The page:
Cabbage Masala is a delicious side dish for rotis, a semi-dry sabzi that is full of flavour and yet very easy to prepare. Today, let me take you through the process of making this beauty.
In my neck of the woods, cabbage is commonly used to make poriyal or kootu, both of which are more suited to rice than rotis. This Cabbage Masala is a different way to use the vegetable for us, one that my family and I have fallen in love with over the years.
What goes into this Cabbage Masala?
This is a very simple preparation, requiring just a few ingredients that are commonly present in an Indian kitchen.
There’s only about 1/2 tablespoon oil used in the making of this sabzi, with a basic mustard-cumin seeds-asafoetida tempering. Chana masala and a bit of jaggery are used to add flavour to the sabzi.
Onion goes into this sabzi too. There’s tomato in it too, added in at the very end, when the sabzi is almost cooked through. Adding the tomato at the end is a hack I learnt from my sister-in-law – it doesn’t turn too mushy that way and makes the sabzi so much more flavourful than adding it at the beginning.
Since there’s very little oil used here, the sabzi is cooked on a medium flame, covered, with intermittent sprinklings of water.
How to make Cabbage Masala
The stepwise procedure follows.
Ingredients (serves 3-4):
- 1/2 of a medium head of cabbage, 3 cups when finely chopped
- 1 medium-sized onion
3. 1 medium-sized tomato
4. 1/2 tablespoon oil
5. 3/4 teaspoon mustard seeds
6. 3/4 teaspoon cumin seeds
7. 2 pinches of asafoetida
8. Salt to taste
9. 1/4 teaspoon turmeric powder
10. Red chilli powder to taste
11. 1/2 tablespoon chana masala or to taste
12. 3/4 tablespoon jaggery powder or to taste
13. 1 tablespoon finely chopped coriander
1. Chop the cabbage finely. Keep aside.
2. Chop the onion finely. Keep it ready.
3. Chop the tomato finely too and keep it ready.
4. Now, we will start preparing the Cabbage Masala. Heat the oil in a heavy-bottomed pan, and add in the mustard seeds. Allow them to sputter. Next, add in the cumin seeds and asafoetida, and let them stay for a few seconds.
5. Add the finely chopped onion to the pan. Turn the flame down to medium.
6. Saute on medium flame for about a minute or till the onion starts turning brown.
7. Add the chopped cabbage to the pan at this stage, still keeping the flame at medium. Also, add in a bit of salt and the turmeric powder, along with about 1/4 cup water.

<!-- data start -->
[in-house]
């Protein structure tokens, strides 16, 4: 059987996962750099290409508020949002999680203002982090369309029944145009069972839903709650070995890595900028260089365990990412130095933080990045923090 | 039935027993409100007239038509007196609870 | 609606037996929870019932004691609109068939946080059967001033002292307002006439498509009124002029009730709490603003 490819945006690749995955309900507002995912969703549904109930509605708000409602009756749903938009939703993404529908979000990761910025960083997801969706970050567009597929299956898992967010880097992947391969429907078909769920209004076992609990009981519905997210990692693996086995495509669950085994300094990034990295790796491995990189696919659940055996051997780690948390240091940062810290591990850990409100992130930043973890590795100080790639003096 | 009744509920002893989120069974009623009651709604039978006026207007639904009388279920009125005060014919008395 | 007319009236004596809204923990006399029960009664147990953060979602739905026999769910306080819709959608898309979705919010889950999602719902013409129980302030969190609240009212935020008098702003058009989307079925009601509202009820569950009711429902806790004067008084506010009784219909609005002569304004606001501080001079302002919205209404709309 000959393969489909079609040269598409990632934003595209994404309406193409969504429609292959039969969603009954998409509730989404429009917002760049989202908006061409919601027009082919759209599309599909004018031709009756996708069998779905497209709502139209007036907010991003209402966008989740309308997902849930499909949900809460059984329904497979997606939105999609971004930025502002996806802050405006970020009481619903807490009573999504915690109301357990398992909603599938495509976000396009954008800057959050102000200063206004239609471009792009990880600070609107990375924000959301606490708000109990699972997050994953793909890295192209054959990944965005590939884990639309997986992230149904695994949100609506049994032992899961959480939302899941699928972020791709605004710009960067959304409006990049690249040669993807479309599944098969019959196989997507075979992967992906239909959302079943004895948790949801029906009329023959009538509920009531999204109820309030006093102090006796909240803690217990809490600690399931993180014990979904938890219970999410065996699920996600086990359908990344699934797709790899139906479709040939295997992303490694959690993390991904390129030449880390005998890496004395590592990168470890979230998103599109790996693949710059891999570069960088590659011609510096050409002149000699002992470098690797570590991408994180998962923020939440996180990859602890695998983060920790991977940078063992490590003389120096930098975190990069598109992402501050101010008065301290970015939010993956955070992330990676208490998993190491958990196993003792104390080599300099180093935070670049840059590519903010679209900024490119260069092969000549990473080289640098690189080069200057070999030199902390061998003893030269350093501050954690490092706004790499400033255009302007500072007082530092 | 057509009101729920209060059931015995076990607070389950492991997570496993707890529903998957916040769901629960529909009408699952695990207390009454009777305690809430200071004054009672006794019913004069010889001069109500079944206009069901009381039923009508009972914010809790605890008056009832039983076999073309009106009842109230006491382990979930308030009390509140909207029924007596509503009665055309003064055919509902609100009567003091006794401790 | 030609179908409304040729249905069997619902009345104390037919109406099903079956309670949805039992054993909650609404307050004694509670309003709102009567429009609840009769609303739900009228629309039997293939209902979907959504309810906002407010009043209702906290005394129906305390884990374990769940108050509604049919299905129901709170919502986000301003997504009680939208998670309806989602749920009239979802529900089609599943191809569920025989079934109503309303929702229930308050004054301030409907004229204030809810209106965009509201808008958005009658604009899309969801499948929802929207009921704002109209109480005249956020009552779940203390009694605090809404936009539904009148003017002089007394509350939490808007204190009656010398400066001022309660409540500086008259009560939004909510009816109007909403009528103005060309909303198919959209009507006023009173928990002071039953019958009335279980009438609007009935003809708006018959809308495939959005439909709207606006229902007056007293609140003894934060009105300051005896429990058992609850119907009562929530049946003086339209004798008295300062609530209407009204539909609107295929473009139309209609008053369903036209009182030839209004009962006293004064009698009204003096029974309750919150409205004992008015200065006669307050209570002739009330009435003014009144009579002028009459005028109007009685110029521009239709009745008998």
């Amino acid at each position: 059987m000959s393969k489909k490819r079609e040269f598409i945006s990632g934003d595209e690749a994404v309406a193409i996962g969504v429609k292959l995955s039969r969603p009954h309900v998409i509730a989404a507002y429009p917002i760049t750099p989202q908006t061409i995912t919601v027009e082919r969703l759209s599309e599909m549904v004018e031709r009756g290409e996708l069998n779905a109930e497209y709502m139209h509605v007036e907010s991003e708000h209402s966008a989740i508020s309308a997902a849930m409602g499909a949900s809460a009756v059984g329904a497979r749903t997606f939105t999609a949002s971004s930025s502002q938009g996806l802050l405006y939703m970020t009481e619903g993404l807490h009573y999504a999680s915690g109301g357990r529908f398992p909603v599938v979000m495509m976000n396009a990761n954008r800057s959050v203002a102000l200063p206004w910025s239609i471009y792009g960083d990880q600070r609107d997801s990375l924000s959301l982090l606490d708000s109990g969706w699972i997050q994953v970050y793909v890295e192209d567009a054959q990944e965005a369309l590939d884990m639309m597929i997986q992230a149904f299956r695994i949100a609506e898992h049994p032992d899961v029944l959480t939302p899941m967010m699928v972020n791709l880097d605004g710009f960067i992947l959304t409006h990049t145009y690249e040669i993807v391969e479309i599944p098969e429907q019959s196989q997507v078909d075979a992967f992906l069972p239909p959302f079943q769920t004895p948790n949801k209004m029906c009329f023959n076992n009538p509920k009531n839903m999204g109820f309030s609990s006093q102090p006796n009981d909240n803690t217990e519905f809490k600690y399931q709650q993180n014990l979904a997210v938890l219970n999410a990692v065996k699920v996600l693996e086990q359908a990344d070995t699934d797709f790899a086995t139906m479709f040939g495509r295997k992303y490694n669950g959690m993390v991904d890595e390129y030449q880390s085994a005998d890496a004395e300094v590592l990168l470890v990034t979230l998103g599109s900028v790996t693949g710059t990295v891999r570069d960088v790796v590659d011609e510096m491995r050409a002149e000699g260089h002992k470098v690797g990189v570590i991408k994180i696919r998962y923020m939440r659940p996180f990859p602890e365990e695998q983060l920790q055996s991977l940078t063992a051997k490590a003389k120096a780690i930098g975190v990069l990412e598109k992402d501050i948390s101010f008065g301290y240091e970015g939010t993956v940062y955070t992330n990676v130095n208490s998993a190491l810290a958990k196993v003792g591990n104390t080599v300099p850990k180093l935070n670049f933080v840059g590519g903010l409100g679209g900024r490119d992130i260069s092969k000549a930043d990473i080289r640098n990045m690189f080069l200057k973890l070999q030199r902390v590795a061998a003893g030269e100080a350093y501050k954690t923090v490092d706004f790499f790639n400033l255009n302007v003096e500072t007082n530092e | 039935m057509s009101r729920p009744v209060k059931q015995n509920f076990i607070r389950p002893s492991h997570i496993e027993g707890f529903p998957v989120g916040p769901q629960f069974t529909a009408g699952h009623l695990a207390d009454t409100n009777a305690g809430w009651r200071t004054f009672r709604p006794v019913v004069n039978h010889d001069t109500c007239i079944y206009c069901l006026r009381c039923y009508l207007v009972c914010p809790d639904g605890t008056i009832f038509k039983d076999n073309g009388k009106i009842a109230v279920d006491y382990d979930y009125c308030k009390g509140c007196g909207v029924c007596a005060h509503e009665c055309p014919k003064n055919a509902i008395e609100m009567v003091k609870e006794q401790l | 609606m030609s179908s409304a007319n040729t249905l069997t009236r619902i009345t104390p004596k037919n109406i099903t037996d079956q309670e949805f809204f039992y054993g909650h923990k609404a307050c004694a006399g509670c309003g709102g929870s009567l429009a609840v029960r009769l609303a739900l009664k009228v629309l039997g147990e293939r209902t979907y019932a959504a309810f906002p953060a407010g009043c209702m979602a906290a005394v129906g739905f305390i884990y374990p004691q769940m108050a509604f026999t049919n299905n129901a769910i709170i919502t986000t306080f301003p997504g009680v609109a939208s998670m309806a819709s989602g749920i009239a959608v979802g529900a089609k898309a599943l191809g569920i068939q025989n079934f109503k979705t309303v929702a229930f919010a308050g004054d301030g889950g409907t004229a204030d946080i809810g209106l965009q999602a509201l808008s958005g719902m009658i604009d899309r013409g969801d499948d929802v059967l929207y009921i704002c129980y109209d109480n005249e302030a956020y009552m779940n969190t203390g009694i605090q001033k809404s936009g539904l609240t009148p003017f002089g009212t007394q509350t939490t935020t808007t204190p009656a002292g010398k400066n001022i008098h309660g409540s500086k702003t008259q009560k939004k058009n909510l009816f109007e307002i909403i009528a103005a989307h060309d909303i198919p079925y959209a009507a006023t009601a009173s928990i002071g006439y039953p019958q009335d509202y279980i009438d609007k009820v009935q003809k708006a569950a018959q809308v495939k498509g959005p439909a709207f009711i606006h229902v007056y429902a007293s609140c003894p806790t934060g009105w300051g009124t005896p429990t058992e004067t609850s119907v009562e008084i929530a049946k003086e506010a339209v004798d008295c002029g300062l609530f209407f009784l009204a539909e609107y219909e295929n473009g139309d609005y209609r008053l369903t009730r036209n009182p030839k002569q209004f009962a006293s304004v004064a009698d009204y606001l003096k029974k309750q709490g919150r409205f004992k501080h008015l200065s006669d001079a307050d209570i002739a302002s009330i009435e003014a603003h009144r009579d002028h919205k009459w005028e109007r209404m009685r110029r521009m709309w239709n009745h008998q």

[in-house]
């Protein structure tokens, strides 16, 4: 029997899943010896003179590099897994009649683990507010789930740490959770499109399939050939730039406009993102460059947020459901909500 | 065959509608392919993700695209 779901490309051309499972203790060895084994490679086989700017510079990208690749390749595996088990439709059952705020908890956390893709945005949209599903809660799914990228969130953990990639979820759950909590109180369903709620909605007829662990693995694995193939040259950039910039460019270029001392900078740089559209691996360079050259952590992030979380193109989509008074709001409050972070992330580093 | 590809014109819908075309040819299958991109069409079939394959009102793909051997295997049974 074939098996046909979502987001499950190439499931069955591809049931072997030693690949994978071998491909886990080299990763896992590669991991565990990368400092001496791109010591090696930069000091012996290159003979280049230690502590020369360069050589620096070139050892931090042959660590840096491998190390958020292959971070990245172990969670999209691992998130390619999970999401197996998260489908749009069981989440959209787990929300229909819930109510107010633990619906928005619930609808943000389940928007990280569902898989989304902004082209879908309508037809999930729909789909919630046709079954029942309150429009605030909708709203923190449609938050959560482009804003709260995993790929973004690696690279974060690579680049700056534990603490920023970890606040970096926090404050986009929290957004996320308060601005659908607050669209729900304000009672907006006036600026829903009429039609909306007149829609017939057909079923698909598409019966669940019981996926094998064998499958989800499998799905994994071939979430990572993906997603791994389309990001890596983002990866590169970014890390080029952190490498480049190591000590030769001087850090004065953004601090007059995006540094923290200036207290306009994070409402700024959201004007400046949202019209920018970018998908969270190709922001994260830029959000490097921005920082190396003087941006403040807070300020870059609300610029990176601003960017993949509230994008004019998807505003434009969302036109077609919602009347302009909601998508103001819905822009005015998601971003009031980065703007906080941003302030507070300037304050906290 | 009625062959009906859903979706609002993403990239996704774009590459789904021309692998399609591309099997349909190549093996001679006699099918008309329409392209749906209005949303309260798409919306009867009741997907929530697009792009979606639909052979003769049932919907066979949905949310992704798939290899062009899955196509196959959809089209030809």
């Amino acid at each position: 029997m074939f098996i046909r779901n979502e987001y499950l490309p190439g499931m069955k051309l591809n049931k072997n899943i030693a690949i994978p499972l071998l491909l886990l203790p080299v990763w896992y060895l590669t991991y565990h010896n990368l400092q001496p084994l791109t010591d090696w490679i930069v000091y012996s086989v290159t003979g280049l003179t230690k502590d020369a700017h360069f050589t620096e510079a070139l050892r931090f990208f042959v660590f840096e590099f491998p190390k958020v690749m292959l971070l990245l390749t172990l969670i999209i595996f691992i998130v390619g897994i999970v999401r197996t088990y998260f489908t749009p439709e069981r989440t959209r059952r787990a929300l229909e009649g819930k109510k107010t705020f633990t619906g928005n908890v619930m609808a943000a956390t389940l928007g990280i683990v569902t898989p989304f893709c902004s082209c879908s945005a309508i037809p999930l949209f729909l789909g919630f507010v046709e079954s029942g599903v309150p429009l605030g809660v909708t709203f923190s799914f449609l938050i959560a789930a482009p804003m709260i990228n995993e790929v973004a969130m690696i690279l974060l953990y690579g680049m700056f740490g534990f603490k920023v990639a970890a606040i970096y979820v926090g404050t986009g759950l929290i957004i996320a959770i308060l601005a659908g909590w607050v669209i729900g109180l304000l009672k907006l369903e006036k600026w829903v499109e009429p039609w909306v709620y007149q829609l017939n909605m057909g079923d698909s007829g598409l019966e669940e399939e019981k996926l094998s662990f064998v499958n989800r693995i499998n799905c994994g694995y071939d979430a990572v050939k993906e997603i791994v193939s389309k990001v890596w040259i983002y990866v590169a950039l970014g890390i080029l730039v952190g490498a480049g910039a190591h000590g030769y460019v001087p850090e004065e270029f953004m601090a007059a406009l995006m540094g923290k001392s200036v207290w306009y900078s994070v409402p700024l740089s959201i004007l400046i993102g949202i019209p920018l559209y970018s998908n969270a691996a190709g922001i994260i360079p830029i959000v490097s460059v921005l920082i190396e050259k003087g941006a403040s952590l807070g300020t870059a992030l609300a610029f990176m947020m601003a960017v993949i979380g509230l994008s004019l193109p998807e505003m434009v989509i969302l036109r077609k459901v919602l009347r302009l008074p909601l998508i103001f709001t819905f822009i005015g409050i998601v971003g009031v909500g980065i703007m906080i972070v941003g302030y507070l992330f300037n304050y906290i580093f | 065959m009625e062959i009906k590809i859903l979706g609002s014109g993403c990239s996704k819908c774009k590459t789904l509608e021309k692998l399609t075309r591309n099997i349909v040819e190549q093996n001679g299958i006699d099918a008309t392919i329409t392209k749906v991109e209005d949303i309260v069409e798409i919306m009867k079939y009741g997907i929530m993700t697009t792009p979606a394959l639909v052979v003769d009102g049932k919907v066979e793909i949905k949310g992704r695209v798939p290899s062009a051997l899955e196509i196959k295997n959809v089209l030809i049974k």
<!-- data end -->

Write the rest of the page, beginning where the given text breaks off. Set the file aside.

8. Mix well. Cook covered on medium flame for about 3 minutes or till the cabbage is starting to get tender, about 60% cooked. Uncover in between to stir.
9. Add in salt to taste and red chilli powder. If you feel the cabbage is getting too dry, you may add in some more water. Mix well. Continue to cook covered on medium flame for 2-3 more minutes or till the cabbage is almost 80% done. Uncover and stir intermittently.
10. When about 80% done, add in jaggery powder, chana masala and finely chopped tomato. Sprinkle a bit of water if needed. Continue to cook covered for about 2 minutes more, on medium flame. The cabbage will get fully cooked and the tomato will get well incorporated into it.
11. If there’s any residual water remaining at this stage, cook uncovered on medium flame for a minute or so to dry it off. Switch off gas. Mix in the finely chopped coriander. Your Cabbage Masala is ready. Serve warm or at room temperature with rotis.
Is the Cabbage Masala vegan and gluten-free?
This recipe for Cabbage Masala is completely vegetarian and vegan, suited to those following a plant-based diet.
It is not gluten-free because of the use of asafoetida. Simply skip the asafoetida to make it gluten-free. This is because most commercial brands of asafoetida available in India contain wheat flour to a lesser or greater extent and are, hence, best avoided when one is following a gluten-free diet.
The chana masala I have used here is vegan and gluten-free. In case you are using a store-bought spice mix, make sure it suits your dietary requirements.
Tips & Tricks
1. Chop the cabbage finely for best results.
2. Since we are using very little oil to cook this sabzi, it is important to keep the flame at medium throughout, to prevent burning. Check intermittently to see if there is enough water for the cabbage to cook. If the water has dried out at any stage, add in a little bit to prevent the cabbage from sticking to the bottom of the pan. At the same time, it is important not to add too much water – use just a little bit.
3. Use a heavy-bottomed pan, for best results.
4. You can use garam masala in place of the chana masala I have used here. I use chana masala because we love the flavour it adds to this dish. You could also use a mix of chana masala and garam masala.
5. Adjust the amount of salt, red chilli powder, jaggery powder and chana masala or garam masala as per personal taste preferences.
6. I would personally not recommend skipping the jaggery. It adds a beautiful taste to the Cabbage Masala.
7. You can make this sabzi extremely dry or keep it just a tiny bit watery. We prefer the latter.
8. I prefer using a tart ‘Nati‘ (country) tomato in this sabzi, rather than the ‘farmed’ version. The Nati tomato adds a whole lot more flavour to the dish.
9. Skip the onion, if you want to make this a no-onion, no-garlic dish.
10. You may add some curry leaves, slit green chillies and dry red chillies to the tempering, too. However, I don’t use them.
Did you like this recipe? Do tell me, in your comments!